Implementing Abstract Properties
dabs.sutter.MP285 as an example of a concrete LSC subclass. Since the Sutter MP285 device is controlled by serial port,
MP285 implements LSC abstract properties in a typical way:
- Some properties are known in advance and will not change at run-time:
velocityUnits, for example. These properties are implemented as regular (non-Dependent) properties, and are given default values directly in the properties block. In some cases, it may make sense to allow these properties to be optionally constructor-initialized, eg if their value depends on a firmware version which can vary from device to device. For the MP285, the
positionUnitsfalls into this "set-it-and-forget-it" category.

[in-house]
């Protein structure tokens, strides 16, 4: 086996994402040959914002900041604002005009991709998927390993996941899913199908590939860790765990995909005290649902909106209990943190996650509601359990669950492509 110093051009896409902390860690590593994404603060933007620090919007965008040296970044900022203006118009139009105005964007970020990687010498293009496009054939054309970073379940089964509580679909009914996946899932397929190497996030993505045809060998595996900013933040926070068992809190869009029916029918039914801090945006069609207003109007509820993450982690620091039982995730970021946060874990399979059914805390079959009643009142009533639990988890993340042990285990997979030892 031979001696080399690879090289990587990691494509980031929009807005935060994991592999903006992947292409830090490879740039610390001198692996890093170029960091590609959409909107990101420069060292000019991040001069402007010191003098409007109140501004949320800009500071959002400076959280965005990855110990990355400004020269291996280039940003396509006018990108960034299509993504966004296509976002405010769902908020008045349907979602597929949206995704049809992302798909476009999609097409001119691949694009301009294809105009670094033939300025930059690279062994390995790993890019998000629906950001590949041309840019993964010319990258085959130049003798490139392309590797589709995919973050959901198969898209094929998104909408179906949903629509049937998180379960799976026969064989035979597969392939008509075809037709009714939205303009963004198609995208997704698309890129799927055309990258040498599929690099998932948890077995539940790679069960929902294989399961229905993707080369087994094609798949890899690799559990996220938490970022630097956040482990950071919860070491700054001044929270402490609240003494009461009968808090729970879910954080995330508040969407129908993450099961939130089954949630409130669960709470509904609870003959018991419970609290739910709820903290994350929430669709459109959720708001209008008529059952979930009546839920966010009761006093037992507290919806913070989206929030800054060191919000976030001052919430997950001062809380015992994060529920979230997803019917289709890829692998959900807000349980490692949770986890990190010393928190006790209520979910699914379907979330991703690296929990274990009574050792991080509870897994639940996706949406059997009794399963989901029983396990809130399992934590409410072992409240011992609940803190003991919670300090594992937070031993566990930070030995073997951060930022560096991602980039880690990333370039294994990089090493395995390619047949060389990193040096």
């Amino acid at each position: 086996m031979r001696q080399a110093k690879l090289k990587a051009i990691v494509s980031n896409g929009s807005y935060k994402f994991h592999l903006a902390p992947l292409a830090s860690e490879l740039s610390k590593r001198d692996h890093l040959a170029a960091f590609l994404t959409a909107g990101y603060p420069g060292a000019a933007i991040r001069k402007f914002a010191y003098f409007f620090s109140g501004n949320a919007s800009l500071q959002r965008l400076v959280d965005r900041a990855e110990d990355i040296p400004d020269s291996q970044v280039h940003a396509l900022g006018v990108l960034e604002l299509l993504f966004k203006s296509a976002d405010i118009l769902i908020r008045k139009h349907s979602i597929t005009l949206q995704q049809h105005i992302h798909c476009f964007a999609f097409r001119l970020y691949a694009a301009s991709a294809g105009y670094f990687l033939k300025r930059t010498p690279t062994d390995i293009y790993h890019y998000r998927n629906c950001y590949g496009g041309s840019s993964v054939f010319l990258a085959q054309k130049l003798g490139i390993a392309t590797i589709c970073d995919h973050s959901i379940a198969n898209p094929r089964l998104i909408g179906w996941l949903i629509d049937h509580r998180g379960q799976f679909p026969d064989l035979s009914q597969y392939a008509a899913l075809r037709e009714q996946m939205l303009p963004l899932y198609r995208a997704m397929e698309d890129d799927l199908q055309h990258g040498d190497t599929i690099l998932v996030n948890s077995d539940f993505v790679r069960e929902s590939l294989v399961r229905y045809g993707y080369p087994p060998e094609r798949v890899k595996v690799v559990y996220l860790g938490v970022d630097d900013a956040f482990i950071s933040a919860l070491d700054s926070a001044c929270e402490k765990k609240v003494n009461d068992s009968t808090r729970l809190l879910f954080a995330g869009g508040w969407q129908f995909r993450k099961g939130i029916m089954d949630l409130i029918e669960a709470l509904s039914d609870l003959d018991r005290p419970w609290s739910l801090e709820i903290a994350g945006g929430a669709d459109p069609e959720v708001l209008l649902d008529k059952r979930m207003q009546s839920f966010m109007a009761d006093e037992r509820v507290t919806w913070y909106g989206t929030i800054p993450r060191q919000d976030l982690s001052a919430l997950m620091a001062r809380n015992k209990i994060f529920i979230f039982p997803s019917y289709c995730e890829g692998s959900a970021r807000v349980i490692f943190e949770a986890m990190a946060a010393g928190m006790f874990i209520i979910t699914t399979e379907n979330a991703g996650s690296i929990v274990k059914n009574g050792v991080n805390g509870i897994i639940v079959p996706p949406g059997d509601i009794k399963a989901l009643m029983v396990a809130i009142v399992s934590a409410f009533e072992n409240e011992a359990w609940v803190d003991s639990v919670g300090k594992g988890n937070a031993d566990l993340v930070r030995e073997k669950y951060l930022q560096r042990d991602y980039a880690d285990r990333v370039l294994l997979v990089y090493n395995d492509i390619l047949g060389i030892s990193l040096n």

- Some properties change at runtime, and involve read-only queries to the hardware. An example is
positionAbsoluteRaw. These properties are implemented as Dependent properties, with get-methods that send the appropriate query commands to the hardware.
- Some properties not only change at runtime, but can be set to new values, as well as queried. An example of such a property is
velocity, implemented as a Dependent property with both a set-method and a get-method. The set-method sends the appropriate set-command (and value-to-be-set) to the hardware to set the value on the device.
- In some cases, a property "does not apply" to a device.
accelerationRaw, for example, does not apply to the MP285. To make MP285 a concrete class,